Sure, the ecosystem is very large and not all effects are felt immediately; however, the belief that our present course of action won’t result in the destabilization of said system and the destruction of the planet as we know it - is the same stupidity and lack foresight and judgement which resulted in so many our children being born deformed due to their parents either exposed or/ of drinking contaminated water and food. He added that everyone wanted to believe that if it looks good two years down the road, then there are no worries… but as we all now know, that’s a big mistake and too big a gamble to risk this planet.

After hearing this loud verbal duel, I was left with enough food for thought of my own that I couldn’t declare a verdict nor present my personal view to this hugely gigantic issue. Mankind I realized needed a much bigger, collective and gargantuan firefighter for this burning problem and I was just a small fry. Really small indeed.

Tuesday, March 24, 2009

Hothouse Flowers - Songs From The Rain

Celtic Smorgasbord For Your Ipod

An atypical Irish rock band, the Hothouse Flowers were once hailed as the "the best unsigned band in the world" by Rolling Stone magazine. A notion that is almost true as they continue to skim around the media limelight, happy to just satisfy the expectations of their global fans like myself.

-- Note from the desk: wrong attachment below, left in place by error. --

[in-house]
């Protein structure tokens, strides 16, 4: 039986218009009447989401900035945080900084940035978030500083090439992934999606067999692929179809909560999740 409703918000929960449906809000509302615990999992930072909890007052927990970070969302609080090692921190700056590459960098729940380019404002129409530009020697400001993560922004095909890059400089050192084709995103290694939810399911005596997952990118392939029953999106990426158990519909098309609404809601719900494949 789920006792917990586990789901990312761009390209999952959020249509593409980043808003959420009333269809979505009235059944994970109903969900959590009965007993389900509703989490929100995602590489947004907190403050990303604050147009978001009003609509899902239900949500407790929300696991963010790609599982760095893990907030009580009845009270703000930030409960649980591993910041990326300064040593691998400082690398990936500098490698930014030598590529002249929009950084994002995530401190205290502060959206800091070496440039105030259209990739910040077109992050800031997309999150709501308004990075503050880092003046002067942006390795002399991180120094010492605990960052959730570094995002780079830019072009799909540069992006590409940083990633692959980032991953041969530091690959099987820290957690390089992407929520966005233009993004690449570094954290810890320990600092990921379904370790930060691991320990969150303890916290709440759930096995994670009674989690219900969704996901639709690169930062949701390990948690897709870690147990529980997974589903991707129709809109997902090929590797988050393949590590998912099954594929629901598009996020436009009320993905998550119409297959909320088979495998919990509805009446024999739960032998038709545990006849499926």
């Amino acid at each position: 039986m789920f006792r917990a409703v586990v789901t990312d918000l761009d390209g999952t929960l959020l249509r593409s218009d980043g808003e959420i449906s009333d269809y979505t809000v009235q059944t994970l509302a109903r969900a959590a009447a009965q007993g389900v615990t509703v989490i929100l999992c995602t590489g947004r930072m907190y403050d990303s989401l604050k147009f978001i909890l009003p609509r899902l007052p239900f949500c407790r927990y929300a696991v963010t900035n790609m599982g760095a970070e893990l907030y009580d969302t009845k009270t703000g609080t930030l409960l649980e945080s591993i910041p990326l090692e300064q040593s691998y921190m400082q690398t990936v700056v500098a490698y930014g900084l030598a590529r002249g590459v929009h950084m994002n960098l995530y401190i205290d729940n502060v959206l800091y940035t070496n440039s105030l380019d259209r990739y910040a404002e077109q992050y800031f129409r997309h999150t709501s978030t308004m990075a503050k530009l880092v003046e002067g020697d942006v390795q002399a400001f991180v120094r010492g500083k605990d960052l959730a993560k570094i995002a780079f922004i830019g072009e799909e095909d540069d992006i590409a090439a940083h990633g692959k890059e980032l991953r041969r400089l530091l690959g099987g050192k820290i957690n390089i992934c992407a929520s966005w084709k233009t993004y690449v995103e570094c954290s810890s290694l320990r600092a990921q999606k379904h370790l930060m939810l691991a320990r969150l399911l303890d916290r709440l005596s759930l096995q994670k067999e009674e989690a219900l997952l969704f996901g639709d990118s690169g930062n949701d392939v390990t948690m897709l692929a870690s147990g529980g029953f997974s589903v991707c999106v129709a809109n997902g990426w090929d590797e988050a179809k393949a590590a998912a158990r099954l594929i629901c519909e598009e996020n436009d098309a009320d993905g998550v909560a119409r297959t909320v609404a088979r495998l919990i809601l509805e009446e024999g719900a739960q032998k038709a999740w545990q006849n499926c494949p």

I call them an atypical rock band cos they really are non-conforming, unusually different for their Celtic roots, mixing melodious rock with dollops of folk rock, gospel, alternative and even conventional pop music. Hothouse Flowers are the sort of band you need to listen - at least twice to get it inside you. Once inside your system, you’ll only hit the rewind button as their magic engulfs you – unhurriedly, bit by bit, until you are in total awe deeply profound.

Hothouse Flowers have produced over 9 albums so far but I consider their 1993 release – ‘Songs from the Rain’ their best work – a sentiment shared by even their most ardent critics. Download the album and you’ll understand why? Emotional Time and Isn't It Amazing are stellar tracks alone worth the effort.